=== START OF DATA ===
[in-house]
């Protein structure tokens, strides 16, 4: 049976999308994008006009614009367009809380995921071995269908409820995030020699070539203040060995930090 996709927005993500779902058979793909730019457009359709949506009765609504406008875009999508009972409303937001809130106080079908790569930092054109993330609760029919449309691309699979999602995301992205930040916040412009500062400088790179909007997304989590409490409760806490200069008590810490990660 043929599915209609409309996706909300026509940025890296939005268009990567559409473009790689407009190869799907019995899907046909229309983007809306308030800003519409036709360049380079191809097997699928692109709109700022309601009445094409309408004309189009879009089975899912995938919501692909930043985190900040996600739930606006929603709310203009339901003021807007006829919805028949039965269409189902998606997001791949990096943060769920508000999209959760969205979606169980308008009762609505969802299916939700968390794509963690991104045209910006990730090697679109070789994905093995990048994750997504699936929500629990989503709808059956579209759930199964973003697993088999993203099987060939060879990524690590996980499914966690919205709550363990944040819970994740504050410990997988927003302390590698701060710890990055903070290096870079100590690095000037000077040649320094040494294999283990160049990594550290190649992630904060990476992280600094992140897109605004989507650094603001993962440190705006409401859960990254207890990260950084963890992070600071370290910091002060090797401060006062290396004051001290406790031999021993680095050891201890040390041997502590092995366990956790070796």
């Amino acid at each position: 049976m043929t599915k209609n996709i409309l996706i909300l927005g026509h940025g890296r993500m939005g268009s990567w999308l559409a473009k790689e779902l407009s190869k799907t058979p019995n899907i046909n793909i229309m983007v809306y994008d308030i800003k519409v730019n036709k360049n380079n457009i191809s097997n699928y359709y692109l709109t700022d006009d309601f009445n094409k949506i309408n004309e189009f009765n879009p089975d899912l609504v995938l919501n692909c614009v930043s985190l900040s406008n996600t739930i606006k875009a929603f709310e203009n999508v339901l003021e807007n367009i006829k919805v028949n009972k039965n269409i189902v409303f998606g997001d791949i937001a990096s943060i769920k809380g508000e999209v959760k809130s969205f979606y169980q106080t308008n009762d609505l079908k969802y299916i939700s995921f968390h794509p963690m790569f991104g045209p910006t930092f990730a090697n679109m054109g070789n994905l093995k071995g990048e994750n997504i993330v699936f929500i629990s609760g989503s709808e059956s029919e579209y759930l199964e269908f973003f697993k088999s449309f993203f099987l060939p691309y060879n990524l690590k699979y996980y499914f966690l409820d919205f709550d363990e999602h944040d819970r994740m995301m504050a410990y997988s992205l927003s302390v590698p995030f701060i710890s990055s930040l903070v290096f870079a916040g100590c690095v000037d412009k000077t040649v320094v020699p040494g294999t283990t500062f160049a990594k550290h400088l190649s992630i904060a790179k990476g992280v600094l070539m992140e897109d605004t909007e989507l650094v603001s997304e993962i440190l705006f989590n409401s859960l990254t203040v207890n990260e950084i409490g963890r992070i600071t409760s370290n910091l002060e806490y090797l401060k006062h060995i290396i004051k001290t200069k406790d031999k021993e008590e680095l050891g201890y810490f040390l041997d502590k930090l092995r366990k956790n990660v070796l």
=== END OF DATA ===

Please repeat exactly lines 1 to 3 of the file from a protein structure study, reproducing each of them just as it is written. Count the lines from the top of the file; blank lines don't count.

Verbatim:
[in-house]
């Protein structure tokens, strides 16, 4: 049976999308994008006009614009367009809380995921071995269908409820995030020699070539203040060995930090 996709927005993500779902058979793909730019457009359709949506009765609504406008875009999508009972409303937001809130106080079908790569930092054109993330609760029919449309691309699979999602995301992205930040916040412009500062400088790179909007997304989590409490409760806490200069008590810490990660 043929599915209609409309996706909300026509940025890296939005268009990567559409473009790689407009190869799907019995899907046909229309983007809306308030800003519409036709360049380079191809097997699928692109709109700022309601009445094409309408004309189009879009089975899912995938919501692909930043985190900040996600739930606006929603709310203009339901003021807007006829919805028949039965269409189902998606997001791949990096943060769920508000999209959760969205979606169980308008009762609505969802299916939700968390794509963690991104045209910006990730090697679109070789994905093995990048994750997504699936929500629990989503709808059956579209759930199964973003697993088999993203099987060939060879990524690590996980499914966690919205709550363990944040819970994740504050410990997988927003302390590698701060710890990055903070290096870079100590690095000037000077040649320094040494294999283990160049990594550290190649992630904060990476992280600094992140897109605004989507650094603001993962440190705006409401859960990254207890990260950084963890992070600071370290910091002060090797401060006062290396004051001290406790031999021993680095050891201890040390041997502590092995366990956790070796």
């Amino acid at each position: 049976m043929t599915k209609n996709i409309l996706i909300l927005g026509h940025g890296r993500m939005g268009s990567w999308l559409a473009k790689e779902l407009s190869k799907t058979p019995n899907i046909n793909i229309m983007v809306y994008d308030i800003k519409v730019n036709k360049n380079n457009i191809s097997n699928y359709y692109l709109t700022d006009d309601f009445n094409k949506i309408n004309e189009f009765n879009p089975d899912l609504v995938l919501n692909c614009v930043s985190l900040s406008n996600t739930i606006k875009a929603f709310e203009n999508v339901l003021e807007n367009i006829k919805v028949n009972k039965n269409i189902v409303f998606g997001d791949i937001a990096s943060i769920k809380g508000e999209v959760k809130s969205f979606y169980q106080t308008n009762d609505l079908k969802y299916i939700s995921f968390h794509p963690m790569f991104g045209p910006t930092f990730a090697n679109m054109g070789n994905l093995k071995g990048e994750n997504i993330v699936f929500i629990s609760g989503s709808e059956s029919e579209y759930l199964e269908f973003f697993k088999s449309f993203f099987l060939p691309y060879n990524l690590k699979y996980y499914f966690l409820d919205f709550d363990e999602h944040d819970r994740m995301m504050a410990y997988s992205l927003s302390v590698p995030f701060i710890s990055s930040l903070v290096f870079a916040g100590c690095v000037d412009k000077t040649v320094v020699p040494g294999t283990t500062f160049a990594k550290h400088l190649s992630i904060a790179k990476g992280v600094l070539m992140e897109d605004t909007e989507l650094v603001s997304e993962i440190l705006f989590n409401s859960l990254t203040v207890n990260e950084i409490g963890r992070i600071t409760s370290n910091l002060e806490y090797l401060k006062h060995i290396i004051k001290t200069k406790d031999k021993e008590e680095l050891g201890y810490f040390l041997d502590k930090l092995r366990k956790n990660v070796l």